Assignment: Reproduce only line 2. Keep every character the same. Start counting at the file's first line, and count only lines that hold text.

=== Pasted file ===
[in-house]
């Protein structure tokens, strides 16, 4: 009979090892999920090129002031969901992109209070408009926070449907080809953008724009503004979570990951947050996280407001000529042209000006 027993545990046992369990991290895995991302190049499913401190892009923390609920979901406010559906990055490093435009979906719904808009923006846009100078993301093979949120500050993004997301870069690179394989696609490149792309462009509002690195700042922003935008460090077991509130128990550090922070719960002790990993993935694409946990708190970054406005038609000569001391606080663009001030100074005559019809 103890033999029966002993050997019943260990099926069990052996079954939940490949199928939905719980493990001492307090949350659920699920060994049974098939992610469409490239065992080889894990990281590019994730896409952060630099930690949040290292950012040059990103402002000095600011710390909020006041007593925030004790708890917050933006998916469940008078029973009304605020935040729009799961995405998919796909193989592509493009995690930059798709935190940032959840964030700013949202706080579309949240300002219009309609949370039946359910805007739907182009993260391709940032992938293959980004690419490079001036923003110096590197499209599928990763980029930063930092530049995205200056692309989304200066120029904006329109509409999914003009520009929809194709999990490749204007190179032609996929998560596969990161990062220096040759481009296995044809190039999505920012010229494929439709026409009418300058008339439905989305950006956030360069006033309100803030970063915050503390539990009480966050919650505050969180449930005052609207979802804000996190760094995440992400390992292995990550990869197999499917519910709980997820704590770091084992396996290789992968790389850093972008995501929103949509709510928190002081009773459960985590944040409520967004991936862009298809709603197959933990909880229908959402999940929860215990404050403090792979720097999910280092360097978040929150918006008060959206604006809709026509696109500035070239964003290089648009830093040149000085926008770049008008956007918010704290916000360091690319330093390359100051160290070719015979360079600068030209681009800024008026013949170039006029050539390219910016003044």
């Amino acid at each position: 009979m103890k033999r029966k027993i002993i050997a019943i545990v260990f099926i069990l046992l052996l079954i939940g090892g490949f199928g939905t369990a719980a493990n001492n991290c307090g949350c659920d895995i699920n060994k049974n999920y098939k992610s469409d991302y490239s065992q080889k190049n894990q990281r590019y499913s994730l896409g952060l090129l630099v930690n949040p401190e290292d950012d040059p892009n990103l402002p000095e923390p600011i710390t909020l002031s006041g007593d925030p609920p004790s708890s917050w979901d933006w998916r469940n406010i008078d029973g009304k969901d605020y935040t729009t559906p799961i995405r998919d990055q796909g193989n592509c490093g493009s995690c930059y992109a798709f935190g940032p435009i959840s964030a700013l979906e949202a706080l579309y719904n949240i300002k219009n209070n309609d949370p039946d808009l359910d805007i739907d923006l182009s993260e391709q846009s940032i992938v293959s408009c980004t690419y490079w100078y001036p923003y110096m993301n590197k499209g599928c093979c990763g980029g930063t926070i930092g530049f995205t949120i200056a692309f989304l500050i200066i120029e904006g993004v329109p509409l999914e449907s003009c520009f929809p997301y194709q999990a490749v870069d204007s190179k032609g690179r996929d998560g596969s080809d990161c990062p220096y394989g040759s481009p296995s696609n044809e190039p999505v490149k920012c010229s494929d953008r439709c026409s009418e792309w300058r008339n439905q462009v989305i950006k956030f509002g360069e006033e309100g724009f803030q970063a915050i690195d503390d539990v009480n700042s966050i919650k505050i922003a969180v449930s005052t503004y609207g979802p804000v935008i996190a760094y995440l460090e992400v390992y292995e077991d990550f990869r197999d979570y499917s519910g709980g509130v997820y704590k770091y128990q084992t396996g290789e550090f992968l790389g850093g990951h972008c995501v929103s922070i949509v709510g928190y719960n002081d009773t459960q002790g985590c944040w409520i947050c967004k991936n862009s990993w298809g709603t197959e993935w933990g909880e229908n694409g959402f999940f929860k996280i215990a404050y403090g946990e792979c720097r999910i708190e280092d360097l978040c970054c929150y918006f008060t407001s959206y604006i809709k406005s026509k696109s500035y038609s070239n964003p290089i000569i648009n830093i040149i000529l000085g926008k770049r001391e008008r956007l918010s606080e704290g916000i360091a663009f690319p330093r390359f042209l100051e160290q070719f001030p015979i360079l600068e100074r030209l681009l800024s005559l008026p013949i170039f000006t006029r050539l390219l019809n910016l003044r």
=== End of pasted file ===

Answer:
């Protein structure tokens, strides 16, 4: 009979090892999920090129002031969901992109209070408009926070449907080809953008724009503004979570990951947050996280407001000529042209000006 027993545990046992369990991290895995991302190049499913401190892009923390609920979901406010559906990055490093435009979906719904808009923006846009100078993301093979949120500050993004997301870069690179394989696609490149792309462009509002690195700042922003935008460090077991509130128990550090922070719960002790990993993935694409946990708190970054406005038609000569001391606080663009001030100074005559019809 103890033999029966002993050997019943260990099926069990052996079954939940490949199928939905719980493990001492307090949350659920699920060994049974098939992610469409490239065992080889894990990281590019994730896409952060630099930690949040290292950012040059990103402002000095600011710390909020006041007593925030004790708890917050933006998916469940008078029973009304605020935040729009799961995405998919796909193989592509493009995690930059798709935190940032959840964030700013949202706080579309949240300002219009309609949370039946359910805007739907182009993260391709940032992938293959980004690419490079001036923003110096590197499209599928990763980029930063930092530049995205200056692309989304200066120029904006329109509409999914003009520009929809194709999990490749204007190179032609996929998560596969990161990062220096040759481009296995044809190039999505920012010229494929439709026409009418300058008339439905989305950006956030360069006033309100803030970063915050503390539990009480966050919650505050969180449930005052609207979802804000996190760094995440992400390992292995990550990869197999499917519910709980997820704590770091084992396996290789992968790389850093972008995501929103949509709510928190002081009773459960985590944040409520967004991936862009298809709603197959933990909880229908959402999940929860215990404050403090792979720097999910280092360097978040929150918006008060959206604006809709026509696109500035070239964003290089648009830093040149000085926008770049008008956007918010704290916000360091690319330093390359100051160290070719015979360079600068030209681009800024008026013949170039006029050539390219910016003044």